Planning a Memorial Service

In times of loss it often is a challenge to arrange a tribute for a loved one. This guide is about planning a memorial service.


May 24, 2012 Flag
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Remember that everyone grieves differently, and be gentle with each other! If your loved one was affiliated with a church, temple, lodge, or whatever, talk to them to see if they have a bereavement committee who can assist you.

Pictures can be wonderful, either a slide show or posters showing important times in the person's life; be selective! You don't want to include every photo from day one (unless it is for a small child) and bore people.

Music - recorded is fine, live is fine - whichever (or both) works for you and the space. Favorite songs of the deceased, or songs that make "you" feel better.

The most important thing I would suggest is to remember that the memorial service is supposed to help those who are left behind to put a framework around their grief, give it some substance, and allow others to support the family and loved ones in this hard time.

It is also quite permissible to have memorial services in several locations if the deceased person lived in different areas. Speak to the funeral home to see if they have an affiliate in the other area to assist with logistics there.

Source: A flood of funerals and memorial services of family and friends over the past few months, and lots of reading.

By Eileen from Elk Grove, CA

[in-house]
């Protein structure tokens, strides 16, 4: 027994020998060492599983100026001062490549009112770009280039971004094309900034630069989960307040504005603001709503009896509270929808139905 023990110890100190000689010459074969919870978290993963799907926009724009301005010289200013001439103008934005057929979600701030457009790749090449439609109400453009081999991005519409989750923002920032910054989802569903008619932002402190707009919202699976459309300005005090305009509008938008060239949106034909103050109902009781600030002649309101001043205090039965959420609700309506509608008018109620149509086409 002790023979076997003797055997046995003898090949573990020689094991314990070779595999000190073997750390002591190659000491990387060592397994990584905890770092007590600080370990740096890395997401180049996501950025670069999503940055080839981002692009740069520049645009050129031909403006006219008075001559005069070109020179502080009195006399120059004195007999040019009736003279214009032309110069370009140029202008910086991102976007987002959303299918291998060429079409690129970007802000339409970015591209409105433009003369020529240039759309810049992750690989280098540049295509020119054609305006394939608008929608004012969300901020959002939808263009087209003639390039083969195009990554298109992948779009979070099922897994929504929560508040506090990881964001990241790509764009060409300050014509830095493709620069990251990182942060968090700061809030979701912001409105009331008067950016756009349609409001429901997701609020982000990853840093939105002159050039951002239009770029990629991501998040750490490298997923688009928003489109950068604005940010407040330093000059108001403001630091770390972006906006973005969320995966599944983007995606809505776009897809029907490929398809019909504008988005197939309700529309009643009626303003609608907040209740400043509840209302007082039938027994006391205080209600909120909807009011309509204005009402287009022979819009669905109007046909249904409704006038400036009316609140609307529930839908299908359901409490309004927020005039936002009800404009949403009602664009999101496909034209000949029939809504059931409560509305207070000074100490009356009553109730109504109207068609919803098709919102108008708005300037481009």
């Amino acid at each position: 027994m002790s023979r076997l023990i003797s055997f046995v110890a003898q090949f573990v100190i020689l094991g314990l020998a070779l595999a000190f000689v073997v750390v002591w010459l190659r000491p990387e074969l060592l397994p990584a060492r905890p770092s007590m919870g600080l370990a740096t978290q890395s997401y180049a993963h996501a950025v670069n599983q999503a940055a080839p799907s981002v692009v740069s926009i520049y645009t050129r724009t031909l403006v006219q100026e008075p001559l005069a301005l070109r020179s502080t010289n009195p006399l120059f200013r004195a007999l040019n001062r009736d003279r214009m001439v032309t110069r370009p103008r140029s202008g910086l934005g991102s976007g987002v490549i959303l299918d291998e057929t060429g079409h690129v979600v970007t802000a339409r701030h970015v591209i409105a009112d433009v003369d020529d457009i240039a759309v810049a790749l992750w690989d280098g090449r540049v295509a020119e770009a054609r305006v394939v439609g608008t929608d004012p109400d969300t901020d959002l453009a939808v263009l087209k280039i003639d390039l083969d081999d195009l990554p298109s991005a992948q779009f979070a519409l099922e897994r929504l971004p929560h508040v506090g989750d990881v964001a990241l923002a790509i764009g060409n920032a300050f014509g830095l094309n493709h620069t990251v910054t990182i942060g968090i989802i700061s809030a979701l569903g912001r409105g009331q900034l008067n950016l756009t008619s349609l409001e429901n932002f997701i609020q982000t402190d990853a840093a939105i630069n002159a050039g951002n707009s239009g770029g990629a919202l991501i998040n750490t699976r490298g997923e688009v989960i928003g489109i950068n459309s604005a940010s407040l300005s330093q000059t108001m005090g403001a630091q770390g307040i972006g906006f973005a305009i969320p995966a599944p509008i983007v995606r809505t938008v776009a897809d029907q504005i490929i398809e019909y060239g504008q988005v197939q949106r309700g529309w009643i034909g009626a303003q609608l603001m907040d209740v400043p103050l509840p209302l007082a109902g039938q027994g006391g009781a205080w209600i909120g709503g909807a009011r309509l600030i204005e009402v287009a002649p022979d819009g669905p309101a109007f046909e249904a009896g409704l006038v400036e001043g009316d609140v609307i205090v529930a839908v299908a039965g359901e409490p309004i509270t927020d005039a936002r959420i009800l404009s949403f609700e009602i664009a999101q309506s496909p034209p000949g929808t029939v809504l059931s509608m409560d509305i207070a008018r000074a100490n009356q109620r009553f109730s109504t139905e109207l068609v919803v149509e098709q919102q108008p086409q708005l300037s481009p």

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May 26, 20120 found this helpful

Thank you. And my condolences for your losses.

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October 8, 20120 found this helpful

I'm also a widow, and I did a slide shows with music that represent each category of the slide show we were showing at the time. We did this to mark the life he lived.

It helped the family and myself to reflect back and remember the good times during a very heartbreaking time of our lost. I would like to have this time of Memorial Service as well.

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May 9, 2012 Flag
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I would like to have a memorial for my husband in his home town. The problem is that I don't have much money. I no longer live in Washington state, but across the border in Oregon. I have no car, but my son has Sunday off and can drive me there on that day. Any suggestions?


By Laura from Beaverton, OR

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May 11, 20120 found this helpful

Consider a gathering in a park, or other favourite place of your late husband's in his hometown. You could all share a potluck in the town park, and talk about your husband growing up in the town.

You could either purchase a short announcement on the obituary pages of the hometown newspaper (usually $1-$2 per line) telling people wishing to celebrate his memory when and where to gather. Or contact people by telephone, email, snail mail.

Attendees could relate a favourite memory of your husband; anyone with musical talent could volunteer to play or sing one or several of his favourite songs.

You could plant a tree (make sure to get permission if on public lands) in his memory as part of the memorial.

If you and he were religious, perhaps your pastor could say a few words, or family and friends could read verses from your chosen Book.

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May 11, 20120 found this helpful

Have a get together with family and friends in celebration of your husbands life, not to grieve his passing. Share good times, memories, onery times. The passing of a loved one shouldn't always have to be tears. I am sorry for your loss, my husband died 1 1/2 years ago and he would much rather us of had a good time in thoughts of him. Maybe have the "celebration" in a park or if available someones big back yard. Cook out, mingle, have fun. Unorthadox, maybe, affordable, yes, you still get to honor your husband and share time with family and friends.